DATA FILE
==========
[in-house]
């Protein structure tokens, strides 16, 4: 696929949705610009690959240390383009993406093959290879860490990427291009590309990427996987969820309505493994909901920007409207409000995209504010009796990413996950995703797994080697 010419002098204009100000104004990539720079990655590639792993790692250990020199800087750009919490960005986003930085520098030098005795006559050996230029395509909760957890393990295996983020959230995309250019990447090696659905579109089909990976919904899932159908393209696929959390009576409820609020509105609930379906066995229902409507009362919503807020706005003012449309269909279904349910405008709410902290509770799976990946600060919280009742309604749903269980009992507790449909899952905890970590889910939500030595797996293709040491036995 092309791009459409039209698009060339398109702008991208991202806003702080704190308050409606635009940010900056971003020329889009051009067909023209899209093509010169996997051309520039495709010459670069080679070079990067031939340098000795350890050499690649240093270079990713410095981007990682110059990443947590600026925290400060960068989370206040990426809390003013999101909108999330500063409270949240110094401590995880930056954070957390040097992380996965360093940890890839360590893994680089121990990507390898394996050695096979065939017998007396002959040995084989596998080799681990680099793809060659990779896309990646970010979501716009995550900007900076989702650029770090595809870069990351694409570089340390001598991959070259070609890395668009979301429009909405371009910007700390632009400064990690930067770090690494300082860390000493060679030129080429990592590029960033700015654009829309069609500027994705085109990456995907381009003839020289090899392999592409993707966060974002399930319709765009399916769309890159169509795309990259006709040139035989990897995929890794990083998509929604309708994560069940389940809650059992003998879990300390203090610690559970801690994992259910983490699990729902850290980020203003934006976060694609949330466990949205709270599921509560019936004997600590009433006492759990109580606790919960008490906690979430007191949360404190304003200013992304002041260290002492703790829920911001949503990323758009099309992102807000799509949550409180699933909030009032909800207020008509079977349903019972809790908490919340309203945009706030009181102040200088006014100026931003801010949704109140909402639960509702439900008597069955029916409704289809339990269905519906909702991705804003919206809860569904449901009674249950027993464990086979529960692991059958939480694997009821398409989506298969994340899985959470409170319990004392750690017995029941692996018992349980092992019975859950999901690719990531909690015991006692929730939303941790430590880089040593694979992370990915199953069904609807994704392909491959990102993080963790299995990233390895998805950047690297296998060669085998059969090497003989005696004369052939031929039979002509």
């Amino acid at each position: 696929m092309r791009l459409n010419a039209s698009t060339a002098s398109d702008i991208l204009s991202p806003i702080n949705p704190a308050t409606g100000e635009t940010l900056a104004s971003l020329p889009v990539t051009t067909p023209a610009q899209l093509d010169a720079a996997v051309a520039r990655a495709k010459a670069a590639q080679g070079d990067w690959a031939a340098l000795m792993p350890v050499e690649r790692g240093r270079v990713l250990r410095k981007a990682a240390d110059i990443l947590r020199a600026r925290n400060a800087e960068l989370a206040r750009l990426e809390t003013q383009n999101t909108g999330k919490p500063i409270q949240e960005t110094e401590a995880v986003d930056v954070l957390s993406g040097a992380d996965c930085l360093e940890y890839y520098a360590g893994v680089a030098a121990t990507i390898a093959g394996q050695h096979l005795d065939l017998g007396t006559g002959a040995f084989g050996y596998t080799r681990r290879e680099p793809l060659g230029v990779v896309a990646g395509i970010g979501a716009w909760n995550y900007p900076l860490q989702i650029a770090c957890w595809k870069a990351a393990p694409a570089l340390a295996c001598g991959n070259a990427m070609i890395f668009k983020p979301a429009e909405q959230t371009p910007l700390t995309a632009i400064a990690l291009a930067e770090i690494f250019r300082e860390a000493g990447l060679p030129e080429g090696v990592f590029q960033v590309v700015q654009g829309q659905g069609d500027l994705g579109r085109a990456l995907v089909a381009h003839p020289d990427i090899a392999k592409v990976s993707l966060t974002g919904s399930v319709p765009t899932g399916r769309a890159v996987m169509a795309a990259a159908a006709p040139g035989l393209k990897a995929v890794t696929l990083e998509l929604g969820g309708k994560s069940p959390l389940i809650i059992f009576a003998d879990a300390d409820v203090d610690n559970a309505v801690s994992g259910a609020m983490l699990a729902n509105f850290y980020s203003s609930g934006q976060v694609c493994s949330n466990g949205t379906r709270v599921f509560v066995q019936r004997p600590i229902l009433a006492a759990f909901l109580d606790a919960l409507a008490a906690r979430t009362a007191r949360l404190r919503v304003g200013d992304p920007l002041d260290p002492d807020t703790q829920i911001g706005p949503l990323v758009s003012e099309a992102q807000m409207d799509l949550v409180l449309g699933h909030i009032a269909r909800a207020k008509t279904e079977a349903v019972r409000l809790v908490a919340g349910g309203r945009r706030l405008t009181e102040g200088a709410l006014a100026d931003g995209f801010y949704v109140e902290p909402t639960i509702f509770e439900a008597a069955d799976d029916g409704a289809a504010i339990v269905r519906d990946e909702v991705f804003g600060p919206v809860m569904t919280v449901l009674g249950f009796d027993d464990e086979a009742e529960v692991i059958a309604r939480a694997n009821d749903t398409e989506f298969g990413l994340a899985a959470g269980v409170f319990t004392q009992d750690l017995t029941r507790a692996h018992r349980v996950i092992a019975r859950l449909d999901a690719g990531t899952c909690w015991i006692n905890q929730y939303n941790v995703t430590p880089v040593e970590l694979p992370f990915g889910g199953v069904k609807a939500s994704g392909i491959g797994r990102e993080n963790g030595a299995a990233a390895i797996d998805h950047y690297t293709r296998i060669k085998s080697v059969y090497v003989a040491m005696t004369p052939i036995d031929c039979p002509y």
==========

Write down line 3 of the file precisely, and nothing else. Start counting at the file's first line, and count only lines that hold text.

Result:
């Amino acid at each position: 696929m092309r791009l459409n010419a039209s698009t060339a002098s398109d702008i991208l204009s991202p806003i702080n949705p704190a308050t409606g100000e635009t940010l900056a104004s971003l020329p889009v990539t051009t067909p023209a610009q899209l093509d010169a720079a996997v051309a520039r990655a495709k010459a670069a590639q080679g070079d990067w690959a031939a340098l000795m792993p350890v050499e690649r790692g240093r270079v990713l250990r410095k981007a990682a240390d110059i990443l947590r020199a600026r925290n400060a800087e960068l989370a206040r750009l990426e809390t003013q383009n999101t909108g999330k919490p500063i409270q949240e960005t110094e401590a995880v986003d930056v954070l957390s993406g040097a992380d996965c930085l360093e940890y890839y520098a360590g893994v680089a030098a121990t990507i390898a093959g394996q050695h096979l005795d065939l017998g007396t006559g002959a040995f084989g050996y596998t080799r681990r290879e680099p793809l060659g230029v990779v896309a990646g395509i970010g979501a716009w909760n995550y900007p900076l860490q989702i650029a770090c957890w595809k870069a990351a393990p694409a570089l340390a295996c001598g991959n070259a990427m070609i890395f668009k983020p979301a429009e909405q959230t371009p910007l700390t995309a632009i400064a990690l291009a930067e770090i690494f250019r300082e860390a000493g990447l060679p030129e080429g090696v990592f590029q960033v590309v700015q654009g829309q659905g069609d500027l994705g579109r085109a990456l995907v089909a381009h003839p020289d990427i090899a392999k592409v990976s993707l966060t974002g919904s399930v319709p765009t899932g399916r769309a890159v996987m169509a795309a990259a159908a006709p040139g035989l393209k990897a995929v890794t696929l990083e998509l929604g969820g309708k994560s069940p959390l389940i809650i059992f009576a003998d879990a300390d409820v203090d610690n559970a309505v801690s994992g259910a609020m983490l699990a729902n509105f850290y980020s203003s609930g934006q976060v694609c493994s949330n466990g949205t379906r709270v599921f509560v066995q019936r004997p600590i229902l009433a006492a759990f909901l109580d606790a919960l409507a008490a906690r979430t009362a007191r949360l404190r919503v304003g200013d992304p920007l002041d260290p002492d807020t703790q829920i911001g706005p949503l990323v758009s003012e099309a992102q807000m409207d799509l949550v409180l449309g699933h909030i009032a269909r909800a207020k008509t279904e079977a349903v019972r409000l809790v908490a919340g349910g309203r945009r706030l405008t009181e102040g200088a709410l006014a100026d931003g995209f801010y949704v109140e902290p909402t639960i509702f509770e439900a008597a069955d799976d029916g409704a289809a504010i339990v269905r519906d990946e909702v991705f804003g600060p919206v809860m569904t919280v449901l009674g249950f009796d027993d464990e086979a009742e529960v692991i059958a309604r939480a694997n009821d749903t398409e989506f298969g990413l994340a899985a959470g269980v409170f319990t004392q009992d750690l017995t029941r507790a692996h018992r349980v996950i092992a019975r859950l449909d999901a690719g990531t899952c909690w015991i006692n905890q929730y939303n941790v995703t430590p880089v040593e970590l694979p992370f990915g889910g199953v069904k609807a939500s994704g392909i491959g797994r990102e993080n963790g030595a299995a990233a390895i797996d998805h950047y690297t293709r296998i060669k085998s080697v059969y090497v003989a040491m005696t004369p052939i036995d031929c039979p002509y």